Scottish National Dictionary (1700–)

Hide Quotations Hide Etymology Cite this entry

DINT, n.1 Also dent, daint, and dinto, denta, dainta.

1. Affection, liking, regard (Abd. 1825 Jam.2, denta; Abd.4 1933, daint; Ags. 1808 Jam., dent). Gen. used with o(f) = for. Also phr. to tyne dent (of a person or thing), “to lose the regard one formerly had for the object” (Ags. 1808 Jam.). Abd. after 1768  A. Ross Fortunate Shepherd (S.T.S. 1938) l. 361:
But soon lost dinto of her sareless tales.
Abd. publ. 1867  Mrs Allardyce Goodwife at Home xii.:
She tuke a dint o' fleerishin.
Edb. 1773  R. Fergusson Poems (1925) 27:
Wer't na for it [water] the bonny lasses Would . . . soon tine dint o' a' the graces.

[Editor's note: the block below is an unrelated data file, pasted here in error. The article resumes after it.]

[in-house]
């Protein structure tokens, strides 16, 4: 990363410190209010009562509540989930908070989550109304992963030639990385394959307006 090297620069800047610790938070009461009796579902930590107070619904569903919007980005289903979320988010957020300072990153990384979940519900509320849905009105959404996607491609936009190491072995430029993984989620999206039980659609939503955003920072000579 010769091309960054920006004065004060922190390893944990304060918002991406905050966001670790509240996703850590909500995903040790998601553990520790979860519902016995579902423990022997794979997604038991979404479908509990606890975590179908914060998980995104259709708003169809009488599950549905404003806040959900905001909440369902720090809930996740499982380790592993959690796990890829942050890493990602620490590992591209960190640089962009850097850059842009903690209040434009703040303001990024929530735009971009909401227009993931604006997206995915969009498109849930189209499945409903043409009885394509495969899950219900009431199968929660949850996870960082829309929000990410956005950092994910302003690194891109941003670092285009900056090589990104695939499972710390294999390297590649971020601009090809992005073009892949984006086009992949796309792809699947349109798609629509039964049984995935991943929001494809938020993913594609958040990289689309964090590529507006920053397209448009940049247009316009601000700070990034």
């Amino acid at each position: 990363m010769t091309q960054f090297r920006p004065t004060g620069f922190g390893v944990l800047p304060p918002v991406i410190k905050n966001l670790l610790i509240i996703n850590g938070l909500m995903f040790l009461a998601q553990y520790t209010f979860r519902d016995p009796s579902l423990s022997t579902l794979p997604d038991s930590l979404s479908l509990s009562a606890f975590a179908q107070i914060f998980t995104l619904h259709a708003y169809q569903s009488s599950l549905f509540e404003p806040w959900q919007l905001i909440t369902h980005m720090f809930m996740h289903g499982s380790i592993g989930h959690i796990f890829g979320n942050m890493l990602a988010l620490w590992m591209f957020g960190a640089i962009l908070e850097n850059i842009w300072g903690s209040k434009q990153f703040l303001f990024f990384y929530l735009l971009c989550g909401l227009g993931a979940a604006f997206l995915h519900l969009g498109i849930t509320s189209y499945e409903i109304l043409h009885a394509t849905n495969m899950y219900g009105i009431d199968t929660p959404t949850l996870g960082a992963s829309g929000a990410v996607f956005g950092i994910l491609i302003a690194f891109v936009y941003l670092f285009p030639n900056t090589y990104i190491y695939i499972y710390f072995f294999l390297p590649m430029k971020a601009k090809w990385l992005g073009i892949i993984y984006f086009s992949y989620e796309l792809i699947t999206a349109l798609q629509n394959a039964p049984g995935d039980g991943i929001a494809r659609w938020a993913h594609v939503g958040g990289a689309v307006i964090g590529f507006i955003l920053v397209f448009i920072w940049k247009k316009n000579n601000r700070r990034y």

2. Used as a term of endearment = dear one. Abd. 1768  A. Ross Helenore 14:
Ay, heary quo' she now but that's awa'; Dainta, quo he, let never warse befa'.

[O.Sc. daynté, dainté, denté, etc., esteem, regard, affection, from 1375, O.Fr. daintié, pleasure, joy, Lat. dignitas.]

You may wish to vary the format shown below depending on the citation style used.

"Dint n.1". Dictionary of the Scots Language. 2004. Scottish Language Dictionaries Ltd. Accessed 11 Dec 2018 <>



Try an Advanced Search

Browse SND:

Browse Up
Browse Down